When we add reading books into our daily routine, often before nap and bedtime, we are teaching infants and toddlers a variety of skills. These snuggly moments are the easiest ways to introduce our children to opportunities to build upon and develop important cognitive, social, and motor skills.
When we read books to our children, often the same favorite book over and over again, your child is learning important early literacy skills such as connecting text with visuals and pictorials. One of my son's favorite first books as a one year old was Get To Work Trucks! by Don Carter. In the book the word STOP was emphasized each time we read it by holding our hand out and saying STOP. He began to do this himself independently whenever he saw the page with the word by first holding his hand up and then as he got older using the word with the motion. The repetition of our motion, the visual word, and the illustrations on the page became his visual cues to make the connection between the text and spoken word.
When we change the tone in our voice, add expression, and emphasize emotions we are setting the stage for our child to identify and label their feelings and how to understand social cues such as using facial expressions to understand unspoken cues.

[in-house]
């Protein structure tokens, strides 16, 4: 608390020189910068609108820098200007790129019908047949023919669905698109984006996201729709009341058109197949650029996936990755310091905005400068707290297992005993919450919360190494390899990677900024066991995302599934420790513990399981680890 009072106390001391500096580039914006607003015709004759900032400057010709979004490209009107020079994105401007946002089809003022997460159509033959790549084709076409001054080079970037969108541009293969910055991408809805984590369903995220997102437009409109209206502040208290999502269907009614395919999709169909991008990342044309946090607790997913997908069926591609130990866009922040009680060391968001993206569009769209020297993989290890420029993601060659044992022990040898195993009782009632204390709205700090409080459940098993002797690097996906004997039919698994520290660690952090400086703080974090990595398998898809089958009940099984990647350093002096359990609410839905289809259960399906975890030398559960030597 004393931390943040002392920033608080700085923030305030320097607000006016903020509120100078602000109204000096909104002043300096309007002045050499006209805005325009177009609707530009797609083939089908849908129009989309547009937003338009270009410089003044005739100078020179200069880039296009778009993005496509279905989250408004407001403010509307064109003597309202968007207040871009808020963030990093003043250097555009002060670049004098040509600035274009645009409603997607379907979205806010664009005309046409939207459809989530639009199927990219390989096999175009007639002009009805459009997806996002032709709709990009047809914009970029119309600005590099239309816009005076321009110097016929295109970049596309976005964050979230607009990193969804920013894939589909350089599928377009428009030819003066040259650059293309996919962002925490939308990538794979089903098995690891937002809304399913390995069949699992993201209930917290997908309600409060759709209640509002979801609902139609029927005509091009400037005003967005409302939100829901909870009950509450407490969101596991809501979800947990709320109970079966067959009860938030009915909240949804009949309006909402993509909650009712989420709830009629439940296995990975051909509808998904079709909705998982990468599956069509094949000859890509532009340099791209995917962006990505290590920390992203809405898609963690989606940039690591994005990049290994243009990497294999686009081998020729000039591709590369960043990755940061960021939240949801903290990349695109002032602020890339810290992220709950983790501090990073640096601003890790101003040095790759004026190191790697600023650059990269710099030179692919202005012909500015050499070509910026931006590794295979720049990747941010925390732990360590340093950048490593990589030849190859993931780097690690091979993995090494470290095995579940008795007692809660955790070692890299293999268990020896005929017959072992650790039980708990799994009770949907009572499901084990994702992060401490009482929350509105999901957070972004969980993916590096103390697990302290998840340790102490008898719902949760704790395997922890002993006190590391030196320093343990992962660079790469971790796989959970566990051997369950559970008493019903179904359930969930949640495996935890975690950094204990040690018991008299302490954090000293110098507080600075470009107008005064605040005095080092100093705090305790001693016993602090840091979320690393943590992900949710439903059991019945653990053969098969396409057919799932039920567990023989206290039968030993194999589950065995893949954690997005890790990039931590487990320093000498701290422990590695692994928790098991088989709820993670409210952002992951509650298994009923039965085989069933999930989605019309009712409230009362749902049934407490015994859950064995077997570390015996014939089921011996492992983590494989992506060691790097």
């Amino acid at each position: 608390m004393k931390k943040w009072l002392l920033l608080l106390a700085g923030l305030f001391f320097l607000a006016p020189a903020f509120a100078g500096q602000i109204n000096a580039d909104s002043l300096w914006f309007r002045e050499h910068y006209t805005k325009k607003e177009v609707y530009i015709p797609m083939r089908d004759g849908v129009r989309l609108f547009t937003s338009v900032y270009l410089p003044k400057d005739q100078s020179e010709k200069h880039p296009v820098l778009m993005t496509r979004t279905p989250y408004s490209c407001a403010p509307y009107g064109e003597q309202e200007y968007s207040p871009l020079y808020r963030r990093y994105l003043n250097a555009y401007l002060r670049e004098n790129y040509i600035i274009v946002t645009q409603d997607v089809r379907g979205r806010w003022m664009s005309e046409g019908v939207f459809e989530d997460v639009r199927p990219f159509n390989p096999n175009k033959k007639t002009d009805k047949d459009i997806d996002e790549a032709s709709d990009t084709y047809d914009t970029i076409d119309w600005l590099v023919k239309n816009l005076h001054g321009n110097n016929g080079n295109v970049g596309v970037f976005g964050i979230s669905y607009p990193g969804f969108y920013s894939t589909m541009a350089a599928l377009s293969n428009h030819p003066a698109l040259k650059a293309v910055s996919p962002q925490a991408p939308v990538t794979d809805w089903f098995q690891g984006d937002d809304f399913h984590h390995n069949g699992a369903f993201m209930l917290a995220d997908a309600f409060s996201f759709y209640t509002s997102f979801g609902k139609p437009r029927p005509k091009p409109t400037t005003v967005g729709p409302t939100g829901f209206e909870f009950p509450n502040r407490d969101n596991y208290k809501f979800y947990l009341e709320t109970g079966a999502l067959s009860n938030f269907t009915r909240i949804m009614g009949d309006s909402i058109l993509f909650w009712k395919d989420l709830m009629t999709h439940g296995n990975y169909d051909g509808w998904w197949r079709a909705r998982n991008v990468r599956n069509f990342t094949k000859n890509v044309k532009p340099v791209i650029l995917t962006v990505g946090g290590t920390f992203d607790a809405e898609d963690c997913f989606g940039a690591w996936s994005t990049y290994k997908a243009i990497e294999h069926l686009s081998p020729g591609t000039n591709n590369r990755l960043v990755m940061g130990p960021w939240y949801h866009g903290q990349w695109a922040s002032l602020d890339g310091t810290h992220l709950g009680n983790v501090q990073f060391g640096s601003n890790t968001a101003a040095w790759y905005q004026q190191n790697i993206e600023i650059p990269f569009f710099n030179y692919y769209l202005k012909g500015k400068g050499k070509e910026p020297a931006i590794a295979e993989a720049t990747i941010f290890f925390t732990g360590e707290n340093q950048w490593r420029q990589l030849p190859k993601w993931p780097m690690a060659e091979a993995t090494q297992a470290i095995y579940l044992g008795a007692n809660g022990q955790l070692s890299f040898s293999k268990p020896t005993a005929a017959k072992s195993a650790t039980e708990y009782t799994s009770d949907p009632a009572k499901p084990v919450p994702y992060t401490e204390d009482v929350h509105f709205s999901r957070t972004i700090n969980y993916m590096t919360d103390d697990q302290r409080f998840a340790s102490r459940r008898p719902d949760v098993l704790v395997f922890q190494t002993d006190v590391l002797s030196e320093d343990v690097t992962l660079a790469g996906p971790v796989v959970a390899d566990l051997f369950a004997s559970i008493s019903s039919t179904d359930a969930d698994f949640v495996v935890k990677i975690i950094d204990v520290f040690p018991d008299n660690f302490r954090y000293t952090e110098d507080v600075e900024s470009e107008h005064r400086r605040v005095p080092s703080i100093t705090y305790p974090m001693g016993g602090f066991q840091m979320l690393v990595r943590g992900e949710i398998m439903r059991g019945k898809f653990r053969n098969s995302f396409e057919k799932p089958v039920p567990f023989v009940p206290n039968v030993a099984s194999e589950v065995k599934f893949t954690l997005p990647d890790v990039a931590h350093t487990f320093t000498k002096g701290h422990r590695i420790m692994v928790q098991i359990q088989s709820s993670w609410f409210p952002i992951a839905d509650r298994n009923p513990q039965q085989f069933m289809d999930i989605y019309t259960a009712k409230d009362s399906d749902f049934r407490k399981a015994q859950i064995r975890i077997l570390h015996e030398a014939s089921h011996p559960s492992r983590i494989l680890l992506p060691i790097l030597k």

The simple act of turning pages helps small children to develop their fine motor skills. Children will typically at a young age use several fingers together or their whole hand to turn the page. As we encourage them to turn the page gently and then to use their three fingers (thumb, pointer, and middle fingers) to pinch the corner to turn the page, children are developing strength in the fingers needed to hold and use writing utensils.
The simple act of reading a book not only opens up the world to your infant or toddler, it sets the foundation for important development in a variety of areas.
Here are some of my favorite books for infants and toddlers:
Colors (20 fun flaps inside!) DK Lift-the-flap DK Publishing, Inc. 2002
Pages contain photographs of related colored objects with fun lift the flap options on each page.
This book offers a great first experience with books and colorful images. The photographs are fun to identify with young babies, and children become active participants as they grow and help by lifting the flaps. Make your own color based book or placemat for infants to look at.
Sam’s First Word Book by Yves Got Chronicle Books 1999
From elephant to stroller, computer to overalls, more than a hundred colorful images illustrate the baby’s world. Young children will delight in recognizing the familiar objects and favorite animals in this chunky book that’s perfect for lap sharing and building vocabulary.